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[pich-er] /ˈpɪtʃ ər/
Molly (Mary Ludwig Hays McCauley) 1754–1832, American Revolutionary heroine. Unabridged
Based on the Random House Dictionary, © Random House, Inc. 2015.
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Examples from the Web for molly pitcher
Historical Examples
  • And gradually this was changed to "Here comes molly pitcher."

  • Of course, all the men in the battery knew molly pitcher, and they watched her with the greatest interest and admiration.

    Stories of New Jersey Frank Richard Stockton
  • This was the last battlefield on which molly pitcher appeared, but it had not been her first.

    Stories of New Jersey Frank Richard Stockton
  • Of course all the men in the battery knew molly pitcher, and they watched her with the greatest interest and admiration.

  • The church immediately sent a member to consult the far-famed fortune-telling molly pitcher.

    The Spirit Land Samuel B. (Samuel Bulfinch) Emmons
  • It was at this battle of Monmouth that molly pitcher became a heroine.

    George Washington Calista McCabe Courtenay
  • As the battle grew fiercer and her trips to the spring became more frequent, the call was abbreviated into, "molly pitcher!"

    Ten American Girls From History Kate Dickinson Sweetser
British Dictionary definitions for molly pitcher


a large jug, usually rounded with a narrow neck and often of earthenware, used mainly for holding water
(botany) any of the urn-shaped leaves of the pitcher plant
Word Origin
C13: from Old French pichier, from Medieval Latin picārium, variant of bicāriumbeaker


(baseball) the player on the fielding team who pitches the ball to the batter
a granite stone or sett used in paving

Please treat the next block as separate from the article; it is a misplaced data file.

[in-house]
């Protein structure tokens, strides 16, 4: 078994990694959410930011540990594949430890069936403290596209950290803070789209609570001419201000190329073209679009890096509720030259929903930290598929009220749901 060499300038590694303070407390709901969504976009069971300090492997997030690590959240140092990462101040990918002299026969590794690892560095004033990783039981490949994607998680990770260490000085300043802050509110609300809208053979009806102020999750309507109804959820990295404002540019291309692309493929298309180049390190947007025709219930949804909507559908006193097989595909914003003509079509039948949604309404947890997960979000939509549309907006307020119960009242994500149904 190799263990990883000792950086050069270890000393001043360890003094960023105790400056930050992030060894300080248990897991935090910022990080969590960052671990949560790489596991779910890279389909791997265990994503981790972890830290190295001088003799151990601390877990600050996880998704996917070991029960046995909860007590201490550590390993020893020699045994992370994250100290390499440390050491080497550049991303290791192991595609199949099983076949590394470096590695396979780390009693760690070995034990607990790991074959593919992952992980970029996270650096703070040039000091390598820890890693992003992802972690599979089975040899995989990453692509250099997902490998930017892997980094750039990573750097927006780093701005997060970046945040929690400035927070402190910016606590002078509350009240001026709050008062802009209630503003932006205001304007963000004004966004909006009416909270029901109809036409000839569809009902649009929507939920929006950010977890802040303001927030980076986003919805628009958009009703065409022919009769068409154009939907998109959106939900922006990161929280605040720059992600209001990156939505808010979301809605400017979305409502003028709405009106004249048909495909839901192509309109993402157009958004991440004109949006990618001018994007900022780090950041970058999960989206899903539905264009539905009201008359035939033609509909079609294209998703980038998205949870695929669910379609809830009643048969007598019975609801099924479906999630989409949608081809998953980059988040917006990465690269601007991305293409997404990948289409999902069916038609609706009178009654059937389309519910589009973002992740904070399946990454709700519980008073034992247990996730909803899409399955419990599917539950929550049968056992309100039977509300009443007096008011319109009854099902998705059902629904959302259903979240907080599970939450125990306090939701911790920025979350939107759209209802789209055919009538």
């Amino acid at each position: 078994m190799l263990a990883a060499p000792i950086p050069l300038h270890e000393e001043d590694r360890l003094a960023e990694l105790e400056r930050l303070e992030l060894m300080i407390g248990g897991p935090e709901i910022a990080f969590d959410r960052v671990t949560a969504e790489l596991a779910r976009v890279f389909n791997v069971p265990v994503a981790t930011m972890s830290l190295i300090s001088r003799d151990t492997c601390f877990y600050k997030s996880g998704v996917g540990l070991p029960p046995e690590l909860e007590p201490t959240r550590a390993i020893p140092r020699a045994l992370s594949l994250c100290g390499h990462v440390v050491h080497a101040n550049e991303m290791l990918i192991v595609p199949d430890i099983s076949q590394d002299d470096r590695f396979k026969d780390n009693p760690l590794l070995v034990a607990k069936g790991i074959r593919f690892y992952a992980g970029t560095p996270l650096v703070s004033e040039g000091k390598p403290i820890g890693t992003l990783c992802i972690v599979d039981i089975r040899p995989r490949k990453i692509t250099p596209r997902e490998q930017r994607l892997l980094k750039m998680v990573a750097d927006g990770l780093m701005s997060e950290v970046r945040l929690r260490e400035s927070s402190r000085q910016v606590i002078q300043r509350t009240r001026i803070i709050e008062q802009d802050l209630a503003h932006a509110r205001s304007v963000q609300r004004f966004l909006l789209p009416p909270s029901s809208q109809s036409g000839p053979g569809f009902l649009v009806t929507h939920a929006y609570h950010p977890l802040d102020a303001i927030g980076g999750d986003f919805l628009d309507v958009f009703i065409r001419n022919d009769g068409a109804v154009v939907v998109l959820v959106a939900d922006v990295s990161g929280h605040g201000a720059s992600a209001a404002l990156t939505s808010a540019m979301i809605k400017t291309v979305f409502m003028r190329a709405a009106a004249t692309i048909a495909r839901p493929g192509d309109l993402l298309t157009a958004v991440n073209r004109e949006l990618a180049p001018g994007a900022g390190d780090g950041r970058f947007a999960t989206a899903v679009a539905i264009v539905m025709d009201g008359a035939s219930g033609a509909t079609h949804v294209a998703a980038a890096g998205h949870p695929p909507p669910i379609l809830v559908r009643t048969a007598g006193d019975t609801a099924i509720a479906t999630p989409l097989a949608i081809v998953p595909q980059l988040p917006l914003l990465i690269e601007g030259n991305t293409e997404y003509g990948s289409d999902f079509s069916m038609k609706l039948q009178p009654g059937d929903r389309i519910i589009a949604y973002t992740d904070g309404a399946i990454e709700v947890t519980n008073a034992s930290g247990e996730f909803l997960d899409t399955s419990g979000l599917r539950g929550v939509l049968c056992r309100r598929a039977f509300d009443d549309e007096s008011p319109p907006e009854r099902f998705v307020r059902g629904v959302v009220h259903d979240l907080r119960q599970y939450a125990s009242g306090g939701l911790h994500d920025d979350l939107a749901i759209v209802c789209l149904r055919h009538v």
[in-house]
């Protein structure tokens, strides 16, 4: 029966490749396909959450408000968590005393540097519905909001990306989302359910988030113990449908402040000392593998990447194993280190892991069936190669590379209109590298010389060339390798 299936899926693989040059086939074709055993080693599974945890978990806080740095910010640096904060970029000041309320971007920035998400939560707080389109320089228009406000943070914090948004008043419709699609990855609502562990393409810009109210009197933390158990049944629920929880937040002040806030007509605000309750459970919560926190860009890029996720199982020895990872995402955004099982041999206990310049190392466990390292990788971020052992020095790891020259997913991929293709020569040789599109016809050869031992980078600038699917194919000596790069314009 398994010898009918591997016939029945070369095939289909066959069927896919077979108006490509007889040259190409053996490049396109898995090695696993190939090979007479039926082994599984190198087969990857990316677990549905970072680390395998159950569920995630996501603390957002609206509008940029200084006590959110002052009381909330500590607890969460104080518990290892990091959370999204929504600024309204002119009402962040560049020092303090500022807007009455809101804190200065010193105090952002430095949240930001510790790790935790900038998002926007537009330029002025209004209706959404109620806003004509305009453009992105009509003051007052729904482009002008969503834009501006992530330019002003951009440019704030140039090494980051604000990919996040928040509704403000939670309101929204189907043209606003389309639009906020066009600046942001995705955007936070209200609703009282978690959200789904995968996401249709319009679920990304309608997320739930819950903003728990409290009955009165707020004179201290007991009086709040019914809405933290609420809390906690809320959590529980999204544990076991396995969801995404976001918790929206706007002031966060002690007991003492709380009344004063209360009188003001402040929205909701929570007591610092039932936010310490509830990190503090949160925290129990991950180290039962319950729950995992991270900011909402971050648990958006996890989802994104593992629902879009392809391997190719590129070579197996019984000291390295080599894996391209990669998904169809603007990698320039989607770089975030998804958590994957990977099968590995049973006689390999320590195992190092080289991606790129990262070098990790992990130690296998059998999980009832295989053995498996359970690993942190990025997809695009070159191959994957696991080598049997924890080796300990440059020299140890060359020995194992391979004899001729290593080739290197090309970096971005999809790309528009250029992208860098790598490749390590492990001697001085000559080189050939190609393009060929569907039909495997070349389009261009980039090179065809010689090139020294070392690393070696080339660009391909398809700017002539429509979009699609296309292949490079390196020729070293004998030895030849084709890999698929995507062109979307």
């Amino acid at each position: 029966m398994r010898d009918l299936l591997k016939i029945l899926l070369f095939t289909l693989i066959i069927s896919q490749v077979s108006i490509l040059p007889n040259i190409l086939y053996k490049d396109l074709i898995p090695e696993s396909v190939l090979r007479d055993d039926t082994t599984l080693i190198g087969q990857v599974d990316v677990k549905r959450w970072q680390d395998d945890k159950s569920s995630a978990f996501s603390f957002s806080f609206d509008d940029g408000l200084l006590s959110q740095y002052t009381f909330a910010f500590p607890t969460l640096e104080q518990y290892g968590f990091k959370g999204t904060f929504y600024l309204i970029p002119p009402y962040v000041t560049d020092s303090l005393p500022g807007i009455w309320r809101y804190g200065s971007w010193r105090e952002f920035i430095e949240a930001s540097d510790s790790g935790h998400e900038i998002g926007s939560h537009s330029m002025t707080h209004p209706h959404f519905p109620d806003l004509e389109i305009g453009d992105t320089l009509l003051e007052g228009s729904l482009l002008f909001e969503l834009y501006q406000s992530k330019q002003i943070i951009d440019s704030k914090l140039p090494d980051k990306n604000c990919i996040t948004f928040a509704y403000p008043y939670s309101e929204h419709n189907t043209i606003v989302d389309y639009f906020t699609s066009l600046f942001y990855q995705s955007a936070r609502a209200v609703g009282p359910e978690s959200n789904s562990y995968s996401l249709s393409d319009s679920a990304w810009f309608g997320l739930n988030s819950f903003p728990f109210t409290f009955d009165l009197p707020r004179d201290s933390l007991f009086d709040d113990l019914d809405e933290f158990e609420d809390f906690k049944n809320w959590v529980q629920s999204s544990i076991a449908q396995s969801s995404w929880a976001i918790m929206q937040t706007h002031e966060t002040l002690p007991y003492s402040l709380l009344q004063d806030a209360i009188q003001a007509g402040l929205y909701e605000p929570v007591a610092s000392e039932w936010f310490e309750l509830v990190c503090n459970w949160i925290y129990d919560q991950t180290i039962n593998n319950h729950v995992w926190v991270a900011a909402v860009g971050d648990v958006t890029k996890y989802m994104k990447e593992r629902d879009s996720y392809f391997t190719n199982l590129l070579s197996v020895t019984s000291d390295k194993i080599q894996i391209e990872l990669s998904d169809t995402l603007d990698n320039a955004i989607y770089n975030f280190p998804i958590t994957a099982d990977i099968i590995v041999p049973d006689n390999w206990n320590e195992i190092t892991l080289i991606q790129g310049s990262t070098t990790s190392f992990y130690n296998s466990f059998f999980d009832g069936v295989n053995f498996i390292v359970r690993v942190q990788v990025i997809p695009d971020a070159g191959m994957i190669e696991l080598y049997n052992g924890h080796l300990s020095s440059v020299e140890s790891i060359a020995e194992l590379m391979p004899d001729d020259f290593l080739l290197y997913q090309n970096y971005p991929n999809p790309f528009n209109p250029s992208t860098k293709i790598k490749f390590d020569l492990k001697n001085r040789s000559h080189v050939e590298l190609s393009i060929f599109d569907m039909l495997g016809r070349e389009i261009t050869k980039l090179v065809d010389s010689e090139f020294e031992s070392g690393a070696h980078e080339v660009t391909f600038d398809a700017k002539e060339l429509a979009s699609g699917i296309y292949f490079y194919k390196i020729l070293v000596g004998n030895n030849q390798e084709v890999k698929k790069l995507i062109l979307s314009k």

Collins English Dictionary - Complete & Unabridged 2012 Digital Edition
© William Collins Sons & Co. Ltd. 1979, 1986 © HarperCollins
Publishers 1998, 2000, 2003, 2005, 2006, 2007, 2009, 2012
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Word Origin and History for molly pitcher



"earthen jug," c.1200, from Old French pichier (12c.), altered from bichier, from Medieval Latin bicarium, probably from Greek bikos "earthen vessel" (see beaker). Pitcher-plant is recorded from 1819; so called for its resemblance.

"one who pitches," 1722, agent noun from pitch (v.1). Originally of one tossing hay into a wagon, etc.; baseball sense first recorded 1845.

Online Etymology Dictionary, © 2010 Douglas Harper
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molly pitcher in the Bible

a vessel for containing liquids. In the East pitchers were usually carried on the head or shoulders (Gen. 24:15-20; Judg. 7:16, 19; Mark 14:13).

Easton's 1897 Bible Dictionary
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Idioms and Phrases with molly pitcher
The American Heritage® Idioms Dictionary
Copyright © 2002, 2001, 1995 by Houghton Mifflin Company. Published by Houghton Mifflin Company.
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